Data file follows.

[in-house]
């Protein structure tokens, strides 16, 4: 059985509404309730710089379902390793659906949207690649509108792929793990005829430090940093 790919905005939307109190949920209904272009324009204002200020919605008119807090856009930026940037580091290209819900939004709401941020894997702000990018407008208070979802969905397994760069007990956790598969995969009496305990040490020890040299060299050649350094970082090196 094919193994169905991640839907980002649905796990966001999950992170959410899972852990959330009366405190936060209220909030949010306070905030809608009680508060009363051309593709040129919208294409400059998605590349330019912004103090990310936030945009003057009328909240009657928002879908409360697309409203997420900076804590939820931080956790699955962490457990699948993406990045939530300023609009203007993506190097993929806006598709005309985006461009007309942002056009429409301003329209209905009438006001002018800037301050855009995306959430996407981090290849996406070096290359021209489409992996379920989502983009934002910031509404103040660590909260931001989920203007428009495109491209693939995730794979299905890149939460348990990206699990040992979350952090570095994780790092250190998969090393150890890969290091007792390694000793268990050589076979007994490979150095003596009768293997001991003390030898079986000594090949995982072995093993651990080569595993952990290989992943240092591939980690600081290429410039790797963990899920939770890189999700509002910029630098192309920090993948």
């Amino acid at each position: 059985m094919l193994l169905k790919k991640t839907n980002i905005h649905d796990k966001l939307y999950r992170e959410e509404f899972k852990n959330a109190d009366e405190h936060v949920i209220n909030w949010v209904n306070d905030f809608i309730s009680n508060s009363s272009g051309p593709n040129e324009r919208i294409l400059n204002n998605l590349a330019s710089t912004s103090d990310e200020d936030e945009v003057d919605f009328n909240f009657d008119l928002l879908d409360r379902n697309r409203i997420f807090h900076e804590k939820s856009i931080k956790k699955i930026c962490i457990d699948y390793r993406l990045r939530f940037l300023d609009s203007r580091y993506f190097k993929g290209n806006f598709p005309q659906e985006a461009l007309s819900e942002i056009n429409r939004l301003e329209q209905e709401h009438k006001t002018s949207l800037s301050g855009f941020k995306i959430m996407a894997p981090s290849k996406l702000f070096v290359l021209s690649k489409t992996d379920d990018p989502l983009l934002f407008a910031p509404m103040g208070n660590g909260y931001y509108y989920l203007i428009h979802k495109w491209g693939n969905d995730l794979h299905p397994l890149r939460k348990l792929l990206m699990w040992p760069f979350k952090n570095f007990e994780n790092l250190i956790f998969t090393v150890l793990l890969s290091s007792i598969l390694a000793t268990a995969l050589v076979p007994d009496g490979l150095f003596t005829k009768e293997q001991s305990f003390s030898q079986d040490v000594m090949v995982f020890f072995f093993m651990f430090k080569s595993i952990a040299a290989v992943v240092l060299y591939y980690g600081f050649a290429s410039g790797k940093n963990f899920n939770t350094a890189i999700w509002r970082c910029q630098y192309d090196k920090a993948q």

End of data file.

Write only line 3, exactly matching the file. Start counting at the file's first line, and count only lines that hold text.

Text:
């Amino acid at each position: 059985m094919l193994l169905k790919k991640t839907n980002i905005h649905d796990k966001l939307y999950r992170e959410e509404f899972k852990n959330a109190d009366e405190h936060v949920i209220n909030w949010v209904n306070d905030f809608i309730s009680n508060s009363s272009g051309p593709n040129e324009r919208i294409l400059n204002n998605l590349a330019s710089t912004s103090d990310e200020d936030e945009v003057d919605f009328n909240f009657d008119l928002l879908d409360r379902n697309r409203i997420f807090h900076e804590k939820s856009i931080k956790k699955i930026c962490i457990d699948y390793r993406l990045r939530f940037l300023d609009s203007r580091y993506f190097k993929g290209n806006f598709p005309q659906e985006a461009l007309s819900e942002i056009n429409r939004l301003e329209q209905e709401h009438k006001t002018s949207l800037s301050g855009f941020k995306i959430m996407a894997p981090s290849k996406l702000f070096v290359l021209s690649k489409t992996d379920d990018p989502l983009l934002f407008a910031p509404m103040g208070n660590g909260y931001y509108y989920l203007i428009h979802k495109w491209g693939n969905d995730l794979h299905p397994l890149r939460k348990l792929l990206m699990w040992p760069f979350k952090n570095f007990e994780n790092l250190i956790f998969t090393v150890l793990l890969s290091s007792i598969l390694a000793t268990a995969l050589v076979p007994d009496g490979l150095f003596t005829k009768e293997q001991s305990f003390s030898q079986d040490v000594m090949v995982f020890f072995f093993m651990f430090k080569s595993i952990a040299a290989v992943v240092l060299y591939y980690g600081f050649a290429s410039g790797k940093n963990f899920n939770t350094a890189i999700w509002r970082c910029q630098y192309d090196k920090a993948q």